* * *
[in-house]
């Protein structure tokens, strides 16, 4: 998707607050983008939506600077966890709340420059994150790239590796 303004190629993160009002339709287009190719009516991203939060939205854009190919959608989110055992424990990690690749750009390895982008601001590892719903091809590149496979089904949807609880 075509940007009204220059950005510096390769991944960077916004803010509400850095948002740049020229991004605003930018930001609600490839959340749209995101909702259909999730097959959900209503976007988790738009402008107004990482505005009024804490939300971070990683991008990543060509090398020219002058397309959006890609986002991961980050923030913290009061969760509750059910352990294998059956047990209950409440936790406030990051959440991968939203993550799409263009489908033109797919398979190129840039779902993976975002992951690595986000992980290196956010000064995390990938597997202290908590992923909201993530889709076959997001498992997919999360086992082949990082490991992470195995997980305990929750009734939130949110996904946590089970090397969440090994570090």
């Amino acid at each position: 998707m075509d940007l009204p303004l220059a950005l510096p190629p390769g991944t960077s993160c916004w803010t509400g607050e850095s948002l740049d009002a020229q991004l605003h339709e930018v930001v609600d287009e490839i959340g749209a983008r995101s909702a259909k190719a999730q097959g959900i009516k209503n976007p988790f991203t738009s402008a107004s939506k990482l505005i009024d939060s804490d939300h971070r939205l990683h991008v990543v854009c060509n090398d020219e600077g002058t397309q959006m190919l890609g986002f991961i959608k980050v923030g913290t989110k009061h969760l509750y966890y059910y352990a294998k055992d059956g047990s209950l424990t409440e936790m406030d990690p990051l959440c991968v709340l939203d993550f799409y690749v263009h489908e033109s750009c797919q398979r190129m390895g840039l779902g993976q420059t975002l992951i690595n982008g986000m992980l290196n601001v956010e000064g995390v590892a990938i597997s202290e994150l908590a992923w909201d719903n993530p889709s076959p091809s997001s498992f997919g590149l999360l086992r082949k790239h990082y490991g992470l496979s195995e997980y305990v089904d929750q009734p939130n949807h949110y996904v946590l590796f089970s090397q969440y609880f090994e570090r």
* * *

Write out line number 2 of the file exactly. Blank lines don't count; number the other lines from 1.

């Protein structure tokens, strides 16, 4: 998707607050983008939506600077966890709340420059994150790239590796 303004190629993160009002339709287009190719009516991203939060939205854009190919959608989110055992424990990690690749750009390895982008601001590892719903091809590149496979089904949807609880 075509940007009204220059950005510096390769991944960077916004803010509400850095948002740049020229991004605003930018930001609600490839959340749209995101909702259909999730097959959900209503976007988790738009402008107004990482505005009024804490939300971070990683991008990543060509090398020219002058397309959006890609986002991961980050923030913290009061969760509750059910352990294998059956047990209950409440936790406030990051959440991968939203993550799409263009489908033109797919398979190129840039779902993976975002992951690595986000992980290196956010000064995390990938597997202290908590992923909201993530889709076959997001498992997919999360086992082949990082490991992470195995997980305990929750009734939130949110996904946590089970090397969440090994570090």